Intercity Festival 2011: Good Times, Dry Times, Fantastic Performances and crapouts

Last week’s Intercity music festival is all forgotten now in the wake of more up to date news and all but I still wanted to chime in with a little review mostly of day 1 with snippets from day 2. Day 1 was undoubtedly highlighted by the performances of Black Rebel Motorcycle Club (BRMC) and He Yong for most, including yours truly but there was so much more that took place that day and deserves to be recorded.

The location in the heart of Chaoyang Park is dear to my heart for being the place where Chaoyang Pop Festival was held in 2007 and remains the standard I hold others to. This year, it was a bit understated with a few stalls selling random foods, some selling water, juices and vitamin water and alcohol was inconspicuous by its almost non-presence continuing a tradition of semi dry festivals. Only this time, a few stalls set up makeshift cocktail bars with watered down Cuba Libre warm beer in water cooler.

Attendance during day 1 started slow with more people coming later in the day despite it being a beautiful autumn afternoon in Beijing but for the few that were there, we had some decent music. Strangely enough, Pilot Records, the festival organizers, sent most of their bands to the smaller stage in the back where they struggled to get attention and keep the fans sitting. Bands like Liquid Oxygen Can, Suffocated, CMCB and Face, just to mention a few, usually the labels’ heroes, seemed to have been given a gesture. Still, they performed beautifully….

The afternoon on that small stage did however belong to Suffocated who pulled off their usual great show. CMCB frontman Wang Xiao Ou was definitely on the ball too but they had the misfortune of playing at the same time as Biohazard. He did wonder out loud about it and how the crowd seemed more interested in a band they never heard off instead of local heroes… well, it’s not everyday we get Biohazard in Beijing.

Talking about them, they were on fucking fire! I saw Biohazard in 1996 and let me tell you folks, they haven’t lost a step. They were just as intense as before pounding the hell out of those heavy hardcore beats. The crowd responded in kindness with mosh pits and gravity circles. Ultimate mark of respect was how many Beijing band members ( Yaksa, Unregenerate Blood, SUBS…) were out there in the middle of the pit. That was the beginning of the “serious” phase!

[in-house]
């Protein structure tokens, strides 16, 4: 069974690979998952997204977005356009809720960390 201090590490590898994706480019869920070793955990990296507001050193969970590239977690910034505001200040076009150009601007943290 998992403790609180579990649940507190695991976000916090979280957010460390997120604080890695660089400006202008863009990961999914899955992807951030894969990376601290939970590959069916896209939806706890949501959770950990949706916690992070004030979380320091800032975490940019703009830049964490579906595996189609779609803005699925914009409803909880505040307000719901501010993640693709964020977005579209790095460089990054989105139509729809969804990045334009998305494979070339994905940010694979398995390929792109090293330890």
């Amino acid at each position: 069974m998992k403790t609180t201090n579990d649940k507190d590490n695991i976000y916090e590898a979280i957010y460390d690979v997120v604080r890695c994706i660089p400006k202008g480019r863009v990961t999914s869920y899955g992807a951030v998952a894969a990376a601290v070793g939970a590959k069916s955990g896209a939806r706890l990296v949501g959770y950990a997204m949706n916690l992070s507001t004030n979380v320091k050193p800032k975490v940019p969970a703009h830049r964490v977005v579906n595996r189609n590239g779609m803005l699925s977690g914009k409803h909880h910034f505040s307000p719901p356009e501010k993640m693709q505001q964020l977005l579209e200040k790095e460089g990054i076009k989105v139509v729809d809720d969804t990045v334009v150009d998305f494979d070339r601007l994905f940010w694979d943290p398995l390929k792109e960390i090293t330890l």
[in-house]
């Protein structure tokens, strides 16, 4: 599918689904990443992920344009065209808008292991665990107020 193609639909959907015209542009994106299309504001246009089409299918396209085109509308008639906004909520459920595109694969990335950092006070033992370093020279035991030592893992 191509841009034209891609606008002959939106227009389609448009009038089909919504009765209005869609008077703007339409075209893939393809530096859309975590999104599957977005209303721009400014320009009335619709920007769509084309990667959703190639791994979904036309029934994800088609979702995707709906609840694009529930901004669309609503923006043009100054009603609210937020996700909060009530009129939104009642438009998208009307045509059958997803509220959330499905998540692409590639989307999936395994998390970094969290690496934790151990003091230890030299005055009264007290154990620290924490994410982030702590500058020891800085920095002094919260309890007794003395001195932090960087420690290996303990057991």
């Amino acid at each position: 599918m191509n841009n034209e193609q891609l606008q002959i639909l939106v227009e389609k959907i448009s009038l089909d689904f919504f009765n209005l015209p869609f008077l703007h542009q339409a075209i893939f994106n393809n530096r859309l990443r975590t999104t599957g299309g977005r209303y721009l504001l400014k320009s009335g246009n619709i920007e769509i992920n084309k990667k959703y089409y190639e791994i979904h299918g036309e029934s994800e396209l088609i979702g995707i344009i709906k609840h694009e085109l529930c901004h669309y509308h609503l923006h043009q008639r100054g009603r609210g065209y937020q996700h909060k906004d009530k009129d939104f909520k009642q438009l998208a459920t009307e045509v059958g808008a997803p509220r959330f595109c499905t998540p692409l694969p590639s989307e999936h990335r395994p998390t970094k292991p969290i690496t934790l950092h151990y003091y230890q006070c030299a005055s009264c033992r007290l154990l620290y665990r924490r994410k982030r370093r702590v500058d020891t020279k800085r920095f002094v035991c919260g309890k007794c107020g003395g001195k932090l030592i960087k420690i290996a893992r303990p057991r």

Much maligned He Yong came out and delivered what i thought was a respectable performance. He started off with his big hit, Gu Niang, and proceeded to go through a bunch of covers by the likes of Dou Wei that had the crowd in a frenzy. I wish I knew more about those songs as a few of my local musician buddies who were there: Li Dong frontman, Li Xia, was quite impressed and he’s one that often criticizes.

Black Rebel Motorcycle Club came on to close the night and made a believer out of me after 3 songs! I’d never heard of these guys before and they were just mindblowing good. Gloomy, dark, heavy and powerful while keeping things very simple. The songs were a mix of blues rock americana that is extremely enjoyable and very much up my alley! I’m definitely gonna give them a few listens over the next weeks/months/years etc.. I really dug “Beat the devil’s Tattoo” and “weapon of choice”

Overall, the music was great! I liked the variety pilot records brought in the mix with some pop, rock, folk, punk and even hardcore. I didn’t care much for the early sets of Da Mai Mai, Caffe-in and reflector but folks ate them up.

-The organization though was fucked up! The stages overlapped too much. The food was nowhere near as good as last year and neither was attendance on day one.
– Whomever was running the sound on the main stage has a bigger Motley Crue addiction than I: They basically went through their whole catalogue between sets including songs from the little known Generation Swine
– I’m still amazed at how many musicians are shared between bands: He Yong used the drummer from Liquid Oxygen Can and the keybordist from Long Shen Dao just to name a few.
– Attendance was low, no doubt due to the increased ticket prices. While RMB220 is reasonable in by book for such an offering, it’s double the usual festival fare and hard to stomach for some of the people. Some lucky ones managed to get tickets for 150 on manzuo but others stayed away and chose day 2

Overall, it was good enough for me to come back for day 2.

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